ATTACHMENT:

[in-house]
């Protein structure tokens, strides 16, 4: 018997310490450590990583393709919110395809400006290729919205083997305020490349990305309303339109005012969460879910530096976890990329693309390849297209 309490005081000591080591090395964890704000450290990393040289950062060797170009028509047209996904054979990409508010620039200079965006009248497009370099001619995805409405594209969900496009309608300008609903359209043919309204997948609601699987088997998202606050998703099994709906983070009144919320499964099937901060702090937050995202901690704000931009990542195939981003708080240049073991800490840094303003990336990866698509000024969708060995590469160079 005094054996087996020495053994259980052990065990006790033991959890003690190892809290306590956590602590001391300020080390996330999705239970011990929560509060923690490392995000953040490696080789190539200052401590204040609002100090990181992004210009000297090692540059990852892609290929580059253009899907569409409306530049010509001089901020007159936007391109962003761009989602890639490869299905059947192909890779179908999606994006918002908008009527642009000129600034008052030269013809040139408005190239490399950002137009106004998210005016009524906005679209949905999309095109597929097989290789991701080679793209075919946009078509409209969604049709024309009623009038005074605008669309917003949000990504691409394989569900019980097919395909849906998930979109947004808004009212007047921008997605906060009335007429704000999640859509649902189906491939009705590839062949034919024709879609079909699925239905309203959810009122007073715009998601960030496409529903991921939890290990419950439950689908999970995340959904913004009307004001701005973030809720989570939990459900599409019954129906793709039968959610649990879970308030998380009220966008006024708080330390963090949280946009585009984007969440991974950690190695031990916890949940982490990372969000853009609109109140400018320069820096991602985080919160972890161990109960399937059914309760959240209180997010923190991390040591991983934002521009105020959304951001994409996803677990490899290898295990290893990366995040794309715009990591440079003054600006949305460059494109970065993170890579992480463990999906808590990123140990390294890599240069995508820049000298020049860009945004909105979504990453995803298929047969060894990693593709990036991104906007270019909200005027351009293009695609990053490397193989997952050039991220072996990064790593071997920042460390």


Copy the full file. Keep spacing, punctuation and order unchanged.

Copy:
[in-house]
């Protein structure tokens, strides 16, 4: 018997310490450590990583393709919110395809400006290729919205083997305020490349990305309303339109005012969460879910530096976890990329693309390849297209 309490005081000591080591090395964890704000450290990393040289950062060797170009028509047209996904054979990409508010620039200079965006009248497009370099001619995805409405594209969900496009309608300008609903359209043919309204997948609601699987088997998202606050998703099994709906983070009144919320499964099937901060702090937050995202901690704000931009990542195939981003708080240049073991800490840094303003990336990866698509000024969708060995590469160079 005094054996087996020495053994259980052990065990006790033991959890003690190892809290306590956590602590001391300020080390996330999705239970011990929560509060923690490392995000953040490696080789190539200052401590204040609002100090990181992004210009000297090692540059990852892609290929580059253009899907569409409306530049010509001089901020007159936007391109962003761009989602890639490869299905059947192909890779179908999606994006918002908008009527642009000129600034008052030269013809040139408005190239490399950002137009106004998210005016009524906005679209949905999309095109597929097989290789991701080679793209075919946009078509409209969604049709024309009623009038005074605008669309917003949000990504691409394989569900019980097919395909849906998930979109947004808004009212007047921008997605906060009335007429704000999640859509649902189906491939009705590839062949034919024709879609079909699925239905309203959810009122007073715009998601960030496409529903991921939890290990419950439950689908999970995340959904913004009307004001701005973030809720989570939990459900599409019954129906793709039968959610649990879970308030998380009220966008006024708080330390963090949280946009585009984007969440991974950690190695031990916890949940982490990372969000853009609109109140400018320069820096991602985080919160972890161990109960399937059914309760959240209180997010923190991390040591991983934002521009105020959304951001994409996803677990490899290898295990290893990366995040794309715009990591440079003054600006949305460059494109970065993170890579992480463990999906808590990123140990390294890599240069995508820049000298020049860009945004909105979504990453995803298929047969060894990693593709990036991104906007270019909200005027351009293009695609990053490397193989997952050039991220072996990064790593071997920042460390």